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The Strangers   D

Rogue Pictures / Intrepid Pictures

Year Released: 2008
MPAA Rating: R
Director: Bryan Bertino
Writer: Bryan Bertino
Cast: Liv Tyler, Scott Speedman, Gemma Ward, Kip Weeks, Laura Margolis, Glenn Howerton.

Review by Rob Vaux

Didn't we just leave this party? Nihilism chic is all the rage with horror movies these days. In fact, it's been the rage for... well, for a couple of years now, making it less of a thriving movement and more of an overworked standby well past its expiration date. The Strangers clearly hopes that we're still willing to watch horrible things happen to decent people for no good reason. But whatever dubious value lies in such an exercise, it was pumped dry long ago, leaving another unduly nasty film with no agenda beyond making its audience feel awful.

Productions of this ilk are supposedly a sign of troubling times: a moderately safe way to meditate on capricious fate, human cruelty, and the fact that we can't do a whole lot about either of them. Occasionally, rarely, they can produce powerful and troubling statements. Polanski used to rock that scene like nobody's business, while the more modest scope of '70s grindhouse horror addressed it in ways mainstream Hollywood wouldn't touch back then. The new millennium has certainly delivered no shortage of social fodder for the trend, and a few decent movies have sprung from it of late. The Strangers isn't one of them.

Instead, it relies on efficient technique as an end unto itself, manipulating the viewer for no reason besides the fact that it can. Like Funny Games, it openly mirrors the detached savagery of its killers (though thankfully without the smug pretense). We the audience exist solely the be poked and prodded, our enforced helplessness nothing more than a tool to generate stimulus response. The scenario is sparse, minimal, and well-worn. A young couple (Liv Tyler and Scott Speedman) arrives at their country home after a wedding, the husband's romantic plans dashed by an awkward case of cold feet. Soon, however, they have much bigger problems to deal with, as a trio of masked lunatics arrive to mentally and physically torture them for the remainder of the evening.

Can they escape their silent, nameless abusers or will they succumb to a grisly demise? Frankly, it doesn't matter. We learn little about them and even less about their foes, save that the former are good kids and the latter are soulless monsters. Those eerie masks serve as stand-ins for whatever social calamity you want to apply to them: street crime, terrorism, Dina Lohan... the ugly truths of an uncaring universe. They are unknowable and inscrutable, and yet they are also supposed to be merely human -- suggesting how monstrous we can be to each other as a way of accentuating the horror. The randomness of their crimes certainly makes them unsettling in a very knee-jerk sense, but the manner of their attack destroys the plausibility on which The Strangers banks so heavily. Director Bryan Bertino arbitrarily stacks the deck in their favor, creating serious questions of logic that have bedeviled horror movies since time began. The killers know the terrain better than those who have lived there for years, moving with ease through the darkened house while their victims stumble about like frightened sheep. They can also anticipate the couple's every move with preposterous accuracy, see in the dark better than most owls, and make less noise than the average mouse fart... that is until The Strangers requires a few more spooky sounds, upon which time the male of the trio suddenly develops a rasping case of emphysema that can be heard in the next time zone.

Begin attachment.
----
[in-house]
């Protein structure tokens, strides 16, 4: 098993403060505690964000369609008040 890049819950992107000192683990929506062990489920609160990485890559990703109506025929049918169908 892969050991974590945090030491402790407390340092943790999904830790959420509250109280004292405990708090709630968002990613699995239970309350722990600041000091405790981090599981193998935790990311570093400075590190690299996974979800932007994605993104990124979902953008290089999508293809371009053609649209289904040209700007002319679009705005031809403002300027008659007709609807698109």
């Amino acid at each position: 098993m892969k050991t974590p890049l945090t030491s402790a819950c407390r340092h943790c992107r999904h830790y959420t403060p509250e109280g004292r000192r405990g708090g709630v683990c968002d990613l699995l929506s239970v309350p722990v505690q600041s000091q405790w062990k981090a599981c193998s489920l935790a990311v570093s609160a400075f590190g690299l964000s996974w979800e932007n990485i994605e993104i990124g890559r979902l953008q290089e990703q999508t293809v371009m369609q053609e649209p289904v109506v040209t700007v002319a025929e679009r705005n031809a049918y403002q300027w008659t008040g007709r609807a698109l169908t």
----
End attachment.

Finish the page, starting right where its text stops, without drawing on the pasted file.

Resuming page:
Ostensibly, it all has a deeper purpose. Bertino endeavors to turn security into entrapment and fill this supposedly safe home with threats from every corner. And I confess that The Strangers is second to none in the Scary Noises department, with shout-outs due to Rick Hromadka, Derek Pippert, and the rest of the film's sound crew. But omnipotent bad guys are as boring as omnipotent good guys, and once it becomes clear that Speedman and Tyler will be utterly powerless for most of the running time, the drama and tension quickly drain from the proceedings. Instead, we're simply yanked from one variation of the same basic scenario to another. Each new sequence increases the film's arbitrary nature, leaving Speedman and Tyler to cower haplessly since the slightest level of intelligence or resolve on their part would bring things to a very different (and much shorter) conclusion.

While many horror movies put us through such paces, it helps to have a reason besides watching us squirm. The Strangers presumes to explore more esoteric roots of fear, but it does so only through Pavlovian stimulation intended to evoke senseless despair. Our current cultural paranoia becomes another excuse for shopworn exploitation, delivered with a certain elegance that still can't hide its derivative soul. Yes, OK, bad things happen to good people. Consider the message received... about seven movies ago. If you're going to keep feeding us that line, Hollywood, you really need to find something else to say with it.

Review published 05.29.2008.

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